Bernard Shaw, the Tiananmen Crackdown, and the CNN Effect
Bernard Shaw, who for twenty years was CNN’s top anchor, died on September 8, his death largely overshadowed by the passing of Queen Elizabeth the same day. Shaw is best remembered for his live reporting of the start of the first Gulf War in 1991. But he played an equally crucial role in CNN’s groundbreaking live coverage of Chinese government’s crackdown on pro-democracy protesters in Tiananmen Square in 1989–a watershed moment both in the network’s rise to prominence and in shifting American perceptions of China.
I spoke at length with Shaw for my forthcoming book, Assignment China: An Oral History of American Journalists in the People’s Republic. Like the anchors from other networks, Shaw was in Beijing because Soviet leader Mikhail Gorbachev was making a state visit to bring thirty years of animosity between China and the Soviet Union to an end.
These two great powers in the communist world finally deciding to meet in Beijing and settle this decades-long dispute. Very historic. Because CNN was a global network on the air twenty-four hours a day, seven days a week, we had to be there.
By occupying Tiananmen Square, however, the students literally stole the stage where the pomp and ceremony of the Gorbachev visit was to take place. Instead, CNN’s live coverage showed unprecedented scenes of protest.
These protesters wanted respect. They wanted freedom of expression, an end to corruption. What they wanted threatened the Communist Party.
On Friday, May 19, 1989, a day after Gorbachev’s departure, the Party declared martial law in Beijing. But crowds of civilians blocked troops from reaching the city center.
As an anchor, I always strove to maintain calmness. The more intense the story, the more I ratchet down. When you show emotion on television, it’s exaggerated, and I knew the whole world was watching our coverage. But I almost lost it. When I learned that martial law had been declared, I could feel rage. I was, trying to control that rage, so it wouldn’t be shown on camera. I had an emotion thermometer in my head, and as the day dawned that thermometer started rising. The emotion of reporting civilians swarming around army trucks loaded with troops who were armed to the teeth, stopping them in their tracks, and telling them, “You are us. Don’t go to the Square. Don’t shoot us. You are our brothers.” I didn’t want anyone to accuse CNN of being biased, but I became emotional. But to me, the dagger in the chest was when the Chinese government said, “CNN, stop what you have been doing.”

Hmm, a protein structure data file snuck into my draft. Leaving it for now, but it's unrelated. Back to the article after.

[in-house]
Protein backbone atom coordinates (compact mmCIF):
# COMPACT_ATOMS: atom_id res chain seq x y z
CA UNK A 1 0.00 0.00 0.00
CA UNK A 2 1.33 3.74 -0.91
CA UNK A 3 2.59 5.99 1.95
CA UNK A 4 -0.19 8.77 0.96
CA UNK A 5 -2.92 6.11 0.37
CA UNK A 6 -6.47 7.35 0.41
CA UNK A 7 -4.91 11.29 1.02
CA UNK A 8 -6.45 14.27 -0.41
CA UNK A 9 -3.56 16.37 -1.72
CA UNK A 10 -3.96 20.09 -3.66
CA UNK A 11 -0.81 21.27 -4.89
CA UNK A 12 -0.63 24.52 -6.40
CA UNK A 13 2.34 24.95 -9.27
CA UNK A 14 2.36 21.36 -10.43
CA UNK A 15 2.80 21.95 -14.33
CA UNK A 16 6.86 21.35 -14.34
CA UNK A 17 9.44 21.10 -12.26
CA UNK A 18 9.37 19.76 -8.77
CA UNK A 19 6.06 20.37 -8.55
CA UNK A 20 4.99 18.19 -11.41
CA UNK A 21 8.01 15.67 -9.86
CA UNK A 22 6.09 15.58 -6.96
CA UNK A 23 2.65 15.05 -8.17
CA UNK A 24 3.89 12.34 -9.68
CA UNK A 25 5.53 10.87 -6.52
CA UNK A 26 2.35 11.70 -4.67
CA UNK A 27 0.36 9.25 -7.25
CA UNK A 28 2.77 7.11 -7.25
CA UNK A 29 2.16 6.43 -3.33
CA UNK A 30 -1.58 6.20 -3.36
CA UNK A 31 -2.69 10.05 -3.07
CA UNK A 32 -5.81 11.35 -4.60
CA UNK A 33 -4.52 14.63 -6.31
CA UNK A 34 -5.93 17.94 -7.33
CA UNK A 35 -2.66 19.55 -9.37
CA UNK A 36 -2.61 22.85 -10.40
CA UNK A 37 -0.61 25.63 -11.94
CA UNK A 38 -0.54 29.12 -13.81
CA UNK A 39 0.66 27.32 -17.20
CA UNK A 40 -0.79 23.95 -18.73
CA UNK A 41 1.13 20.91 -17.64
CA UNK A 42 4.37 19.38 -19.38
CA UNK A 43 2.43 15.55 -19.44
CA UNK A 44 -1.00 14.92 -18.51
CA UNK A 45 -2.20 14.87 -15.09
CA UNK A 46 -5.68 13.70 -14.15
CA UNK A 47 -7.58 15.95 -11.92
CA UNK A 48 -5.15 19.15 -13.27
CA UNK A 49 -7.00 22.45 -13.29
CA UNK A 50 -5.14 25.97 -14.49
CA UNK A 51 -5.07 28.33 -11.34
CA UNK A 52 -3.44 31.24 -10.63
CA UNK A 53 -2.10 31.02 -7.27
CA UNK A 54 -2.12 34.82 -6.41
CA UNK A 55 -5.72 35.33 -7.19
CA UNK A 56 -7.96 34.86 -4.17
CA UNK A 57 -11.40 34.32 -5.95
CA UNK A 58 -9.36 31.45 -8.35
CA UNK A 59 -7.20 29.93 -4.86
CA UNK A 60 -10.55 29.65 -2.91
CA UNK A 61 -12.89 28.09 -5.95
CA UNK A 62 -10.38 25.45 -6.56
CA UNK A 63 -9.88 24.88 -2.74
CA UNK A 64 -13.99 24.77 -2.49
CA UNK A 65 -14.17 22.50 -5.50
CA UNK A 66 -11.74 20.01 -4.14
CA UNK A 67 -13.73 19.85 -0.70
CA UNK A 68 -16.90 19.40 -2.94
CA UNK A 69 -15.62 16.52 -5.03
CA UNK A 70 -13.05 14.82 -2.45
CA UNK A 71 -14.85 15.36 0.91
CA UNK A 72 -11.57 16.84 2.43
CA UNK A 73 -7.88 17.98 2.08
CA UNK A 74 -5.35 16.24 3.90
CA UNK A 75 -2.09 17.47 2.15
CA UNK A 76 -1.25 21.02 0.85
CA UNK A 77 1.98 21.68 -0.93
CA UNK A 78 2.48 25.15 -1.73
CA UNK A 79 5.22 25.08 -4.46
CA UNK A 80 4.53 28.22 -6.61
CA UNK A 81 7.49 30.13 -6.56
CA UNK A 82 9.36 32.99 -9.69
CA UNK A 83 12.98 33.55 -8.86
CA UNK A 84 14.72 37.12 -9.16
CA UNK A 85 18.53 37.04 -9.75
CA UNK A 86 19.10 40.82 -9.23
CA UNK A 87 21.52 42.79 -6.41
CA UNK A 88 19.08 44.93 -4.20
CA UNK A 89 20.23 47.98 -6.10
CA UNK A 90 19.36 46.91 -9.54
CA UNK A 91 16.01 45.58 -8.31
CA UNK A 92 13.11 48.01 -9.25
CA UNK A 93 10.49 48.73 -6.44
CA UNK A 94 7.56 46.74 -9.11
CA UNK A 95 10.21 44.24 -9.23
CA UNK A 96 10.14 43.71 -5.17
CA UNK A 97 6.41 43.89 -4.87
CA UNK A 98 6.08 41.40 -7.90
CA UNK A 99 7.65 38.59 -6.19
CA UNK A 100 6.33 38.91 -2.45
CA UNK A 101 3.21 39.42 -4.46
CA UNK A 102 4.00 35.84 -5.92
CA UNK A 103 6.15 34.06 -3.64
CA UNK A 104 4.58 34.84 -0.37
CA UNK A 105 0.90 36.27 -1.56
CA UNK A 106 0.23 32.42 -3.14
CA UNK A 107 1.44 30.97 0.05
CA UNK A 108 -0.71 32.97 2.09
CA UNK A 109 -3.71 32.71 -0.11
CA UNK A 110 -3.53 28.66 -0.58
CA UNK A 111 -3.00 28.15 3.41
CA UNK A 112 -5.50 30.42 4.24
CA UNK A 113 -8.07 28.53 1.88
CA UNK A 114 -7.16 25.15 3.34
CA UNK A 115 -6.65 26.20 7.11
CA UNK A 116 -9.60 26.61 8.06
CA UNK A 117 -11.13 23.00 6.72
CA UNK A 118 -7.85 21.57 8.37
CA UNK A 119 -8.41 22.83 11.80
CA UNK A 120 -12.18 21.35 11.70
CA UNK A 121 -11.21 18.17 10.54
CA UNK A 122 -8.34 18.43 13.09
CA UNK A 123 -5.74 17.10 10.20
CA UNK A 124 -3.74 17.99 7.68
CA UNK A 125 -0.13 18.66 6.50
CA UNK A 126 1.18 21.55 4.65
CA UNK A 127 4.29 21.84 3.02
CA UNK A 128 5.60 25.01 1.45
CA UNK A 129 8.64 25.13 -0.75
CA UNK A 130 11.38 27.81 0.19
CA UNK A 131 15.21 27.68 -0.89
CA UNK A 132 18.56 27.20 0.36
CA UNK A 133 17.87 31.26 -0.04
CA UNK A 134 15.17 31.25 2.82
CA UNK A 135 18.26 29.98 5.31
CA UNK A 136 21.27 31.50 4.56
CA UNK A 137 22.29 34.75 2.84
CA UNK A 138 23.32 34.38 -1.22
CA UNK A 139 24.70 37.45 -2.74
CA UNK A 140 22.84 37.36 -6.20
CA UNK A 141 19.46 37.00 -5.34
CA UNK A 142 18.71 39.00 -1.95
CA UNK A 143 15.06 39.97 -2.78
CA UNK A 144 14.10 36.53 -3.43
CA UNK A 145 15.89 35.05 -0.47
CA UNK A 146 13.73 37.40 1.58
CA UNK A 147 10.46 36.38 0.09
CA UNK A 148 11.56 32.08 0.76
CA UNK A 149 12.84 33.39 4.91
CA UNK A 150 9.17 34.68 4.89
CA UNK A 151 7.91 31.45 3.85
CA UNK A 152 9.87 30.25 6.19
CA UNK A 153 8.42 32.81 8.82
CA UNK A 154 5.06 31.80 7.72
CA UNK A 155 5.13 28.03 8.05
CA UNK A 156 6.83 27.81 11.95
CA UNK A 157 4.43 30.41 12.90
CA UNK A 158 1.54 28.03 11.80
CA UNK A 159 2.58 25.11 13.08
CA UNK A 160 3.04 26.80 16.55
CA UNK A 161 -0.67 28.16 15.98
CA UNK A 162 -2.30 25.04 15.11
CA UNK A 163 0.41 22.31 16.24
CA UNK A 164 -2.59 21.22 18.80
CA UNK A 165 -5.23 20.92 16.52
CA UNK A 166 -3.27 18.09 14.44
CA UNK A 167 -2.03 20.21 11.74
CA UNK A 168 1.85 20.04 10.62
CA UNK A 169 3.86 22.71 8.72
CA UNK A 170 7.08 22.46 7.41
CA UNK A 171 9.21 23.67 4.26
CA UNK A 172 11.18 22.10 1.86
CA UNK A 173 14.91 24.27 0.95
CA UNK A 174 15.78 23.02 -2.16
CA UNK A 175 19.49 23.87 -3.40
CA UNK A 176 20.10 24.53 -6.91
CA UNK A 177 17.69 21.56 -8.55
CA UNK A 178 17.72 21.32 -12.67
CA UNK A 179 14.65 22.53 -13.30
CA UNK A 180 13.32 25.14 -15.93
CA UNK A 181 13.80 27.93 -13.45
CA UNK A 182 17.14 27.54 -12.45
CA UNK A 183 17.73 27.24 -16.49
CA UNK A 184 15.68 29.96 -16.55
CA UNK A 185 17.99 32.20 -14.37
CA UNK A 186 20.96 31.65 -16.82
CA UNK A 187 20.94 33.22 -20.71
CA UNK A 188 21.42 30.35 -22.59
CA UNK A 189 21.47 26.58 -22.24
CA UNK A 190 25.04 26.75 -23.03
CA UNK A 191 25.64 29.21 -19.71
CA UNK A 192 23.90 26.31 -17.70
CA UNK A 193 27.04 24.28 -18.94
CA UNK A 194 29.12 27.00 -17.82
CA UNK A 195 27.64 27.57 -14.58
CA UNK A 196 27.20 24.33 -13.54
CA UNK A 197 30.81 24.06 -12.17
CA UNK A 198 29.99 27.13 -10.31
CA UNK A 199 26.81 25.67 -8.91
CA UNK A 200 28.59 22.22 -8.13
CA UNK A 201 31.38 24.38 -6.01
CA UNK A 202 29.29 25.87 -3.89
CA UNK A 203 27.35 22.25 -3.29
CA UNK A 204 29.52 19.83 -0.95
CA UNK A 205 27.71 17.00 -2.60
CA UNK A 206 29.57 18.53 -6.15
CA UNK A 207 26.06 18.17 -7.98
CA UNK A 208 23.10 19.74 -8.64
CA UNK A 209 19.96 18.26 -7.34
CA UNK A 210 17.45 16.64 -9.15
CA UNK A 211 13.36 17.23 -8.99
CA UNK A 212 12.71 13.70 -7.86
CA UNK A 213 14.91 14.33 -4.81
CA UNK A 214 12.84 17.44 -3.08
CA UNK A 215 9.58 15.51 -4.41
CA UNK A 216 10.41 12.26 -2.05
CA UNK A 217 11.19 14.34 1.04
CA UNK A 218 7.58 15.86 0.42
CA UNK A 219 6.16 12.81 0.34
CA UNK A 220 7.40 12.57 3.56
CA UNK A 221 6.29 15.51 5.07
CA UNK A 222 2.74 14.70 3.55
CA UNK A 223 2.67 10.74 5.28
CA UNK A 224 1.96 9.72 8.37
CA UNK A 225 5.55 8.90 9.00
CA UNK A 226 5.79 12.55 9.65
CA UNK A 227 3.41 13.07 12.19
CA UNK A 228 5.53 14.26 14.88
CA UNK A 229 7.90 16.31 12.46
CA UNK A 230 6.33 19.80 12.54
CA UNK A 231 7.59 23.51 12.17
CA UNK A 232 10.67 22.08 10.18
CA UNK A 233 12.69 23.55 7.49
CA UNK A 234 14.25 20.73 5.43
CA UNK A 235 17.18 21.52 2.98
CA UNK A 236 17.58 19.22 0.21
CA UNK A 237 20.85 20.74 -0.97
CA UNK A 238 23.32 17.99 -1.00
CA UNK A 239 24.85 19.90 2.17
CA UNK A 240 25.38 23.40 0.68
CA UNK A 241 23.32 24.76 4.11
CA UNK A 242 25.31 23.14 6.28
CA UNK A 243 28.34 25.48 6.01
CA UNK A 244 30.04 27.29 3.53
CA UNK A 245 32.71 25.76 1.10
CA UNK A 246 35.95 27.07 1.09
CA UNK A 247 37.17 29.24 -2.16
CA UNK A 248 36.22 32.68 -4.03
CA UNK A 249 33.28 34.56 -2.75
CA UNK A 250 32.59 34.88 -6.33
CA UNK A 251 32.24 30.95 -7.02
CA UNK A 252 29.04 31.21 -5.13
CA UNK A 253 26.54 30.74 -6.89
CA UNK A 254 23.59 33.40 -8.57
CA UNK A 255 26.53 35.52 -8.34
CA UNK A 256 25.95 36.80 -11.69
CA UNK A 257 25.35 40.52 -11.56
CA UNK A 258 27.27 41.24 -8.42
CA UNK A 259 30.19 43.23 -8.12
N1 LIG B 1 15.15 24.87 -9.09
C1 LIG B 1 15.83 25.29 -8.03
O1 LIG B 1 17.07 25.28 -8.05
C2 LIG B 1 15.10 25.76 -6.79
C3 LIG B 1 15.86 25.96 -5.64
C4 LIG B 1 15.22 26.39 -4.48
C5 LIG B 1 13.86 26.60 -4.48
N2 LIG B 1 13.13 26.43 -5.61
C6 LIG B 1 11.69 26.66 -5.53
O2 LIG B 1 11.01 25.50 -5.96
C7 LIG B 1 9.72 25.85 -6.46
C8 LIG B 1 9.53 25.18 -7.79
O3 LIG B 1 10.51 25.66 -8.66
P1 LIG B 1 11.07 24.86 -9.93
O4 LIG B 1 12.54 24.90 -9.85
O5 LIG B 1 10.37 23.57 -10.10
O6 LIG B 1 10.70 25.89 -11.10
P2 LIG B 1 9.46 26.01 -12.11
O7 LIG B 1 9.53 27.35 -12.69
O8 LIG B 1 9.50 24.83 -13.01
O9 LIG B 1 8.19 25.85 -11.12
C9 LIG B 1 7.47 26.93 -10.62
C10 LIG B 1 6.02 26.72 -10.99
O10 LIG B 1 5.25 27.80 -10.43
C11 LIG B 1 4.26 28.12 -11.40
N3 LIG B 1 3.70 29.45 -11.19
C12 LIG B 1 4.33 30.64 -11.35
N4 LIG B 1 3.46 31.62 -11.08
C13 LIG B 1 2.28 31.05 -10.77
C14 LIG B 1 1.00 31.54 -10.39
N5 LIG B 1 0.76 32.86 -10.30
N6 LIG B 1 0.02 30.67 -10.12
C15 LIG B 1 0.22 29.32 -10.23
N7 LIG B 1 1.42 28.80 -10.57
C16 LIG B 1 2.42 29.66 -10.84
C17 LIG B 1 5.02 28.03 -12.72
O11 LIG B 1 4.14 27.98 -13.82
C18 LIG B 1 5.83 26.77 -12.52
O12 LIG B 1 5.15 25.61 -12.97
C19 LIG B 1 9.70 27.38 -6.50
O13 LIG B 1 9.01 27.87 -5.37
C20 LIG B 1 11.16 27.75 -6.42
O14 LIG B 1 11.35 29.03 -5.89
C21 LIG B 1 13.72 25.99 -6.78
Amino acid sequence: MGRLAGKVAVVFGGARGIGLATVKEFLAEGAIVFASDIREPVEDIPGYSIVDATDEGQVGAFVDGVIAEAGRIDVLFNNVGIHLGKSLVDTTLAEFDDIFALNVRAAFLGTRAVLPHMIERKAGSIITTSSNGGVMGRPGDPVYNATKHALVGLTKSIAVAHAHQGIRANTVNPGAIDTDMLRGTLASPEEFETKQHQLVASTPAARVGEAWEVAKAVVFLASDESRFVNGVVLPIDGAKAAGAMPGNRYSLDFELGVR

At 9 a.m. on Saturday, May 20, 1989, two Chinese officials entered CNN’s workspace at the Great Wall Sheraton Hotel and ordered the network to stop its live transmissions. What followed became one of the most memorable moments in the history of television news. CNN managed to hook up a camera—and suddenly the standoff was being shown on live TV around the world.
To have a government official walk into your control room and say, “Stop what you are doing,” I just felt raging resentment. I couldn’t show it on the air, but my hand literally was shaking. At one point, Atlanta sent word to Beijing that President Bush was watching. So here was one capital reacting to another capital, not through diplomatic channels, but solely on what was seen and heard in live CNN coverage. Extraordinary. I think you could say that was the beginning of the “CNN effect,” whereby time is truncated and reactions and decisions are made based on events as they’re happening in real time.
Then Secretary of State James Baker, who was Secretary of State in 1989, told me “Tiananmen was the first example of the power of the global technological revolution, the power of the media to drive policy.”
Just before the Chinese pulled the plug, Shaw, calm as ever, noted that “we came to cover a summit and walked into a revolution” and then signed off by saying, “In my twenty-six years in this business, I have never seen anything like this. For all the hard-working men and women of CNN, goodbye from Beijing.” The director dissolved to a shot of a protester in Tiananmen Square, and the screen went to black.
That night, when I got back to the hotel, I wept. Why was I crying? I was angry that no longer could we do our jobs. And I also thought about being a citizen of the United States of America. I’m a child of democracy. Freedom is all I’ve known. And after those days of protest, of high emotion, of pleading for recognition and respect, and knowing that eventually these aged Chinese leaders are going to crack down on these young people.
Two weeks later, the tanks rolled into Tiananmen Square.
Mike Chinoy was CNN’s first Beijing bureau chief. He is currently a Non-Resident Senior Fellow at the University of Southern California’s U.S.-China Institute based in Taipei. His new book, Assignment China: An Oral History of American Journalists in the People’s Republic, will be published by Columbia University Press in March 2023.